- Reliability. Ability to test pressure with the same tool and get a consistent reading every time. No need for a span adjustment.
- Durability - Rugged construction designed to withstand vibration, pressure spikes and pulsation that are common in OEM applications.
- Accuracy - Technology that ensures you meet the minimum requirements of the application such as field-proven polysilicon, and thin film (CVD) pressure sensor technology.
In addition to those above, ratiometric transducers offer:
- Ease of design and installation. Ratiometric output transducers require less peripheral equipment to work in a system.
- Low-power, low-current consumption options. These sensors are able to run with lower voltage power supplies, leading to lower costs for OEM product design and installation value to the end-user.
- Multiple signal configurations. Ratiometric sensors fit a variety of electronics options, power supplies and PLCs.
- "Live Zero" options. Improved troubleshooting support (for example, no power vs system/sensor failure).
Challenges of ratiometric outputs.
Unlike digital or 4-20 mA outputs, which are less affected by cable length, ratiometric outputs require a fixed low-power voltage source, so signal loss and noise interference can occur as cable lengths increase. With that in mind, the cable and sensor should be installed away from noise sources such as Variable Frequency Devices (VFD), high voltage cables, etc., or shielded after installation.
Examples of ratiometric output transducers.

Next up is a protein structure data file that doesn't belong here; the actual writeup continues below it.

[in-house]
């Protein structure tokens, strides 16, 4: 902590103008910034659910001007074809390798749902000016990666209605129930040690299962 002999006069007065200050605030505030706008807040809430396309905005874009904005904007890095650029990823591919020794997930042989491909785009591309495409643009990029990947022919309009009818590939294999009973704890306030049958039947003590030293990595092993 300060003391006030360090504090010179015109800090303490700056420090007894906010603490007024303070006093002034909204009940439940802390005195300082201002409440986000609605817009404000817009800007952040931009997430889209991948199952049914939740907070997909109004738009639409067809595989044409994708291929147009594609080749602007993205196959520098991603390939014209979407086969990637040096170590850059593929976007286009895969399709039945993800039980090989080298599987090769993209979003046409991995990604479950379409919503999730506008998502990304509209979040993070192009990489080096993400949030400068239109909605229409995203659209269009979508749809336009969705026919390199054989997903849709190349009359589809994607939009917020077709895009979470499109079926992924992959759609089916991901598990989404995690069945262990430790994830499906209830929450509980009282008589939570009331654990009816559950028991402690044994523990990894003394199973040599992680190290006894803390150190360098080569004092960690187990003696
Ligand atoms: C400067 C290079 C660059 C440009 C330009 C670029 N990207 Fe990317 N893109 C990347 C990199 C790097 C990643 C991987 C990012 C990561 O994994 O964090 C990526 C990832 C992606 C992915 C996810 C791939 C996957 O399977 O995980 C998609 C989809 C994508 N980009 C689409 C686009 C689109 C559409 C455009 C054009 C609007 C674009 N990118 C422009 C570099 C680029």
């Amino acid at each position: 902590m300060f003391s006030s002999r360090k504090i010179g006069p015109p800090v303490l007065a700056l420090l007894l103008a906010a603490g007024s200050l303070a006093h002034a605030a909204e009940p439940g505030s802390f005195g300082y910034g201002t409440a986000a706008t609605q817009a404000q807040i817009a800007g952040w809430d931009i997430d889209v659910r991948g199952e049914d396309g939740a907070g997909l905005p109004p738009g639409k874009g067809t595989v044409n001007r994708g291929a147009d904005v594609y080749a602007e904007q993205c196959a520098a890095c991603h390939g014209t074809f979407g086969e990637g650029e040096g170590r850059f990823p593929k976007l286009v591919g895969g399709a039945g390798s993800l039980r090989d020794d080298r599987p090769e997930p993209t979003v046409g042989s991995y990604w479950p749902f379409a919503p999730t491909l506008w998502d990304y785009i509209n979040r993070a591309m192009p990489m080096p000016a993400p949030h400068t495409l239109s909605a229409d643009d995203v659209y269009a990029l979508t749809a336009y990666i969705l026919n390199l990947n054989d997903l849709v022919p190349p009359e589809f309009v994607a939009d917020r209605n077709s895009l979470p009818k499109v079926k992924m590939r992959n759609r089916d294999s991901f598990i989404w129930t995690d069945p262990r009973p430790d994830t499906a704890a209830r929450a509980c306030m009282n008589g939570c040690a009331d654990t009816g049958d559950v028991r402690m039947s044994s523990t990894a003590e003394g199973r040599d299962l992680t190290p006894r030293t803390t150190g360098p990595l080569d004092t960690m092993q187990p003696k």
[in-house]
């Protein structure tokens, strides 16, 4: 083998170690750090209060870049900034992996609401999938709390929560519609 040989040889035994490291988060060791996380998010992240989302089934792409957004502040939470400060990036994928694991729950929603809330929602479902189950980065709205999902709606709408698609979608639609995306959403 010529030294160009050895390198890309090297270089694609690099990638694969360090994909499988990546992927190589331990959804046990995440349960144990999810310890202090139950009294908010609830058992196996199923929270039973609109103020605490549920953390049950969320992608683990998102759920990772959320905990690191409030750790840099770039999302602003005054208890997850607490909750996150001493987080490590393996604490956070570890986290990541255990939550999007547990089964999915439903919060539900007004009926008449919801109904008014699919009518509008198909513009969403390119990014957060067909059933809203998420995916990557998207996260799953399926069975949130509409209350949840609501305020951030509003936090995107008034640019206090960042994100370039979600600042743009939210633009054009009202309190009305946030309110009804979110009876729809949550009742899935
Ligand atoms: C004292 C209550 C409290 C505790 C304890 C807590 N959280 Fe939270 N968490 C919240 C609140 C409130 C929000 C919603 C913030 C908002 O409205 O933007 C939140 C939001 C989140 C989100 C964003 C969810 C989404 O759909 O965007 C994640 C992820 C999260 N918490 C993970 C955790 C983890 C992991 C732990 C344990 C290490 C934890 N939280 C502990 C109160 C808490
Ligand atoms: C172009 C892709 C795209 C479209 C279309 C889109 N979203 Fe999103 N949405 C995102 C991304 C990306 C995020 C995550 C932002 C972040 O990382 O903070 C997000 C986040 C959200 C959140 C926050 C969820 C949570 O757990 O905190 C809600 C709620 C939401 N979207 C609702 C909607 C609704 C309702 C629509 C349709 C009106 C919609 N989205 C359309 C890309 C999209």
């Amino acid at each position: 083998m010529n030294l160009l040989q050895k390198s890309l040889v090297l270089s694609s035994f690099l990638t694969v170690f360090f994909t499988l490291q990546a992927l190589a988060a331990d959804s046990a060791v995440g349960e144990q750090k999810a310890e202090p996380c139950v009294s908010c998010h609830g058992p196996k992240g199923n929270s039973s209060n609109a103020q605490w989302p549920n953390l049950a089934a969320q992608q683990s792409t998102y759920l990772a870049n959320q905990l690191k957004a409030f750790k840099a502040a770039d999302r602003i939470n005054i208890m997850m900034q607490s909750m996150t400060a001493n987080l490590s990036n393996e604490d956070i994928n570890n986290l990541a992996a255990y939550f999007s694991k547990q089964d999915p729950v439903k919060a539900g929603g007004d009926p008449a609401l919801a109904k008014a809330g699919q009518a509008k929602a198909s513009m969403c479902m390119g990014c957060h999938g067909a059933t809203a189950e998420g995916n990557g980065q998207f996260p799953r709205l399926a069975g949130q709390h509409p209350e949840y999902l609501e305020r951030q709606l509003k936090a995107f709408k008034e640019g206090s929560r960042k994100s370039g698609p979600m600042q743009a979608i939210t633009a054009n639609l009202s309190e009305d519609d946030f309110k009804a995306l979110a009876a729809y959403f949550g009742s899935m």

Ashcroft has been providing pressure sensors to the OEM market for more than 30 years for use with oil/fuel systems, brakes, manifolds, transmission, diagnostics and more. Transducers that offer ratiometric output include:
The S1 high-volume sensor is compact and highly configurable. It offers a wide selection of material and connection choices that are designed for vibration, shock and high cycle life.
The G2 rugged-design sensor is engineered for installations and conditions that also produce substantial vibration, shock and high-cycle life.
The G3 highly compatible sensor is designed with all 316L stainless steel wetted parts for use with many types of process media and is available for low-pressure, vacuum or absolute pressure applications.
The KTS1 temperature sensor is designed for rugged OEM applications requiring analog outputs
Each of these pressure transducers incorporates Ashcroft’s proven sensing technologies to provide a cost-effective option designed with easy installation and cost-saving benefits.
Did we answer your questions about ratiometric outputs?
I hope that you now have a better understanding of ratiometric voltage output and the benefits of using these types of pressure transducers for your OEM needs. Of course, we have a lot more information to share about pressure transducers if you need to dig a little deeper.
For instance, you can start by reading a few other articles that we have written on the subject, including:
- OEM High-Pressure Transducer Product Comparison
- How to Protect and Optimize Pressure Transducers on Mobile Hydraulics
- Choosing a Pressure Transducer for Critical Environments
- How Much Do Pressure Transducers Cost? (6 Factors Impacting Price)
- Product Review: S1 OEM Pressure Transducer